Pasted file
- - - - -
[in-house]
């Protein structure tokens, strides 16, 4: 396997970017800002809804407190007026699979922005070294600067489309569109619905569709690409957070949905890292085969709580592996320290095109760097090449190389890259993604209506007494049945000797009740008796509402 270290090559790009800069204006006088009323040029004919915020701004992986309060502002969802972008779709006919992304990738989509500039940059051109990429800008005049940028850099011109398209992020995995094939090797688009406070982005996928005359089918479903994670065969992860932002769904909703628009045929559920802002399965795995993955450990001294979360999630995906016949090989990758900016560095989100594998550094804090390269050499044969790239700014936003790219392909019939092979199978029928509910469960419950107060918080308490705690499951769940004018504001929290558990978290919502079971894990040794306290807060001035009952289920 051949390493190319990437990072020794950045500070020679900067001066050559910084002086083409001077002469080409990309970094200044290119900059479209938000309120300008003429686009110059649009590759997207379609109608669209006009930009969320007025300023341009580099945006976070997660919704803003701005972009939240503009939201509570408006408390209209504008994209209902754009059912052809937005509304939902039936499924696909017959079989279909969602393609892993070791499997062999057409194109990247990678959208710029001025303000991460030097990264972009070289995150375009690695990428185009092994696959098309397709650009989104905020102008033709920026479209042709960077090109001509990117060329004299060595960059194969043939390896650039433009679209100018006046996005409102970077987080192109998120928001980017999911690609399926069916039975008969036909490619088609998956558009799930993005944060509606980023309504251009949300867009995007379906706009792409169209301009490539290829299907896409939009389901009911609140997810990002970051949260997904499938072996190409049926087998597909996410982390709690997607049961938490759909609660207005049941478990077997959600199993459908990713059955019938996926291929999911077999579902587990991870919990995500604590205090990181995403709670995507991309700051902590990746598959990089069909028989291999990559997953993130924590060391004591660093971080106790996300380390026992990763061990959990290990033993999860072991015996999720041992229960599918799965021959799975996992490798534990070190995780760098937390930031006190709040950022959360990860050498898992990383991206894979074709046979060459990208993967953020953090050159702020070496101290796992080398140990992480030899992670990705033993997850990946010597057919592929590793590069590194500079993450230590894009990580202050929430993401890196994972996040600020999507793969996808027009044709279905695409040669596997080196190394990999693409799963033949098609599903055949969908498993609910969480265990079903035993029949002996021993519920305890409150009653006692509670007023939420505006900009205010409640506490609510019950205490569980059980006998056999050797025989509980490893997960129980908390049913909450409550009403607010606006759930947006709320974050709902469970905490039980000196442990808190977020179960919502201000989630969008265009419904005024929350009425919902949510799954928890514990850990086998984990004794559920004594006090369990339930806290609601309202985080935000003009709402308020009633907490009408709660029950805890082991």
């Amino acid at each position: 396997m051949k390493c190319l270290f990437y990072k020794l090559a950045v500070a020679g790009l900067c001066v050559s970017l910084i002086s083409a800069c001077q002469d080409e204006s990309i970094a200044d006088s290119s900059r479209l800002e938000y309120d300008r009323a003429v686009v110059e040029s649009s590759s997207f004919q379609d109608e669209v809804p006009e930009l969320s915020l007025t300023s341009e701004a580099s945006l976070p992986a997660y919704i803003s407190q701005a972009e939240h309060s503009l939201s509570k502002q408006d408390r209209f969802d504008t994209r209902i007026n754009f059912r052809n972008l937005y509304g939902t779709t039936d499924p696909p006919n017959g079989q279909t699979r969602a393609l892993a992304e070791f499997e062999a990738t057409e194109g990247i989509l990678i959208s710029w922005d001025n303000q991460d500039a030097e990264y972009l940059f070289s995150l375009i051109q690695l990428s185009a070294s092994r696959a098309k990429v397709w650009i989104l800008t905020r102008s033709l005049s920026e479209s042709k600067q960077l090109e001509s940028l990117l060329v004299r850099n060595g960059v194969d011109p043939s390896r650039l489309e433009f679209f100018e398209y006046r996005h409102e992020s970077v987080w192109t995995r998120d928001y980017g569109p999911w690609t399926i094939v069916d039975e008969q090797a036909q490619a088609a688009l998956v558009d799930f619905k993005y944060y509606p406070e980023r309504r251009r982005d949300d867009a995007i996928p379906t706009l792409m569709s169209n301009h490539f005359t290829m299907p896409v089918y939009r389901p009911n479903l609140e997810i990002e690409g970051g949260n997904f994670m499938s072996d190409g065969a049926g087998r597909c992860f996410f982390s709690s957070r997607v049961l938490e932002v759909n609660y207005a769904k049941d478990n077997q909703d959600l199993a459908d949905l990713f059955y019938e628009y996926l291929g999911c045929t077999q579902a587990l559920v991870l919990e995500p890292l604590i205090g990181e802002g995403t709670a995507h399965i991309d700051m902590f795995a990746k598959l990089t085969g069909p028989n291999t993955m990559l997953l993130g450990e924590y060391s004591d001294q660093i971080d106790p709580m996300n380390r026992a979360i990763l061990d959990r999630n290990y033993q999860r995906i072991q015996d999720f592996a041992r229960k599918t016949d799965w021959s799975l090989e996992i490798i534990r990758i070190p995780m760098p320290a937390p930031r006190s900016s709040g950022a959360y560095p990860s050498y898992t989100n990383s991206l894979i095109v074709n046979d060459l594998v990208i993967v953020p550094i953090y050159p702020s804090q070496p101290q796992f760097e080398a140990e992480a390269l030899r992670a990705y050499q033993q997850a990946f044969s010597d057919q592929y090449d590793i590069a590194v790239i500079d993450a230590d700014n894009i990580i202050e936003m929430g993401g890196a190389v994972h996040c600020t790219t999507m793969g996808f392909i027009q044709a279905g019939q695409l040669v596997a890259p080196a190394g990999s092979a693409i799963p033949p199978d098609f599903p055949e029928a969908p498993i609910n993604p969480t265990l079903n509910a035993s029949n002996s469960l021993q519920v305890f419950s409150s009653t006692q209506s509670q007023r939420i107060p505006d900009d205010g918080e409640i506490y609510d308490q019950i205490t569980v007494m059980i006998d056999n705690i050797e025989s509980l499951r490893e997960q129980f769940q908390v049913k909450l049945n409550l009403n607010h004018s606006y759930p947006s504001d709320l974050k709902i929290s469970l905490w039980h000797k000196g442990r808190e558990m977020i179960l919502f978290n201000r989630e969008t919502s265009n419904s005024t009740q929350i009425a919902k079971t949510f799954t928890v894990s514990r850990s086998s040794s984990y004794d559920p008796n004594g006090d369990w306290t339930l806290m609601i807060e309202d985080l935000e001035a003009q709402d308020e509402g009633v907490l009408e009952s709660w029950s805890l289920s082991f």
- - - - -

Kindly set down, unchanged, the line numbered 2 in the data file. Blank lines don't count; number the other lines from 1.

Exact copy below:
């Protein structure tokens, strides 16, 4: 396997970017800002809804407190007026699979922005070294600067489309569109619905569709690409957070949905890292085969709580592996320290095109760097090449190389890259993604209506007494049945000797009740008796509402 270290090559790009800069204006006088009323040029004919915020701004992986309060502002969802972008779709006919992304990738989509500039940059051109990429800008005049940028850099011109398209992020995995094939090797688009406070982005996928005359089918479903994670065969992860932002769904909703628009045929559920802002399965795995993955450990001294979360999630995906016949090989990758900016560095989100594998550094804090390269050499044969790239700014936003790219392909019939092979199978029928509910469960419950107060918080308490705690499951769940004018504001929290558990978290919502079971894990040794306290807060001035009952289920 051949390493190319990437990072020794950045500070020679900067001066050559910084002086083409001077002469080409990309970094200044290119900059479209938000309120300008003429686009110059649009590759997207379609109608669209006009930009969320007025300023341009580099945006976070997660919704803003701005972009939240503009939201509570408006408390209209504008994209209902754009059912052809937005509304939902039936499924696909017959079989279909969602393609892993070791499997062999057409194109990247990678959208710029001025303000991460030097990264972009070289995150375009690695990428185009092994696959098309397709650009989104905020102008033709920026479209042709960077090109001509990117060329004299060595960059194969043939390896650039433009679209100018006046996005409102970077987080192109998120928001980017999911690609399926069916039975008969036909490619088609998956558009799930993005944060509606980023309504251009949300867009995007379906706009792409169209301009490539290829299907896409939009389901009911609140997810990002970051949260997904499938072996190409049926087998597909996410982390709690997607049961938490759909609660207005049941478990077997959600199993459908990713059955019938996926291929999911077999579902587990991870919990995500604590205090990181995403709670995507991309700051902590990746598959990089069909028989291999990559997953993130924590060391004591660093971080106790996300380390026992990763061990959990290990033993999860072991015996999720041992229960599918799965021959799975996992490798534990070190995780760098937390930031006190709040950022959360990860050498898992990383991206894979074709046979060459990208993967953020953090050159702020070496101290796992080398140990992480030899992670990705033993997850990946010597057919592929590793590069590194500079993450230590894009990580202050929430993401890196994972996040600020999507793969996808027009044709279905695409040669596997080196190394990999693409799963033949098609599903055949969908498993609910969480265990079903035993029949002996021993519920305890409150009653006692509670007023939420505006900009205010409640506490609510019950205490569980059980006998056999050797025989509980490893997960129980908390049913909450409550009403607010606006759930947006709320974050709902469970905490039980000196442990808190977020179960919502201000989630969008265009419904005024929350009425919902949510799954928890514990850990086998984990004794559920004594006090369990339930806290609601309202985080935000003009709402308020009633907490009408709660029950805890082991």